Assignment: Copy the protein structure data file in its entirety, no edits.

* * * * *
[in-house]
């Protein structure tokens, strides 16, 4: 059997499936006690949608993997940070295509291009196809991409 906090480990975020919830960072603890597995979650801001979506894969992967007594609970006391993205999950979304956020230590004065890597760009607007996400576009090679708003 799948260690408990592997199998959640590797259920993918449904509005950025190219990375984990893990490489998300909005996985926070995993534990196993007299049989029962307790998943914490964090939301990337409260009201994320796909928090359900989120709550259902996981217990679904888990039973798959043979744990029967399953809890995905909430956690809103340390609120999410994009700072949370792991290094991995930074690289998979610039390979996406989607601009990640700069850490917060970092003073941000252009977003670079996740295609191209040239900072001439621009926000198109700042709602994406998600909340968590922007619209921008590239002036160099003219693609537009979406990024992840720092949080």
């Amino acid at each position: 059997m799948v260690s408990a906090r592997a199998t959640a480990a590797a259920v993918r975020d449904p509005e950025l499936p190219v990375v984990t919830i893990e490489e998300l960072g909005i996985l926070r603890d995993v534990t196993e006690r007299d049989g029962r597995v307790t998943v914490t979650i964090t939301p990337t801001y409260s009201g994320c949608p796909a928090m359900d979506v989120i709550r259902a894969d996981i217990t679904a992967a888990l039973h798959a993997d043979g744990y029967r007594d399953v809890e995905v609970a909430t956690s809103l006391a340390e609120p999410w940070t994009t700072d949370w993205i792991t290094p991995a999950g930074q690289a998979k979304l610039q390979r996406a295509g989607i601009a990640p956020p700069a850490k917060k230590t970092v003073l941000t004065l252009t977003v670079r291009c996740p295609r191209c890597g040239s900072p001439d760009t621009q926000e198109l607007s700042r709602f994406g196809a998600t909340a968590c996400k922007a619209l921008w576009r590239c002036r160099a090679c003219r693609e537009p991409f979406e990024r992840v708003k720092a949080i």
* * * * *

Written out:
[in-house]
């Protein structure tokens, strides 16, 4: 059997499936006690949608993997940070295509291009196809991409 906090480990975020919830960072603890597995979650801001979506894969992967007594609970006391993205999950979304956020230590004065890597760009607007996400576009090679708003 799948260690408990592997199998959640590797259920993918449904509005950025190219990375984990893990490489998300909005996985926070995993534990196993007299049989029962307790998943914490964090939301990337409260009201994320796909928090359900989120709550259902996981217990679904888990039973798959043979744990029967399953809890995905909430956690809103340390609120999410994009700072949370792991290094991995930074690289998979610039390979996406989607601009990640700069850490917060970092003073941000252009977003670079996740295609191209040239900072001439621009926000198109700042709602994406998600909340968590922007619209921008590239002036160099003219693609537009979406990024992840720092949080």
């Amino acid at each position: 059997m799948v260690s408990a906090r592997a199998t959640a480990a590797a259920v993918r975020d449904p509005e950025l499936p190219v990375v984990t919830i893990e490489e998300l960072g909005i996985l926070r603890d995993v534990t196993e006690r007299d049989g029962r597995v307790t998943v914490t979650i964090t939301p990337t801001y409260s009201g994320c949608p796909a928090m359900d979506v989120i709550r259902a894969d996981i217990t679904a992967a888990l039973h798959a993997d043979g744990y029967r007594d399953v809890e995905v609970a909430t956690s809103l006391a340390e609120p999410w940070t994009t700072d949370w993205i792991t290094p991995a999950g930074q690289a998979k979304l610039q390979r996406a295509g989607i601009a990640p956020p700069a850490k917060k230590t970092v003073l941000t004065l252009t977003v670079r291009c996740p295609r191209c890597g040239s900072p001439d760009t621009q926000e198109l607007s700042r709602f994406g196809a998600t909340a968590c996400k922007a619209l921008w576009r590239c002036r160099a090679c003219r693609e537009p991409f979406e990024r992840v708003k720092a949080i």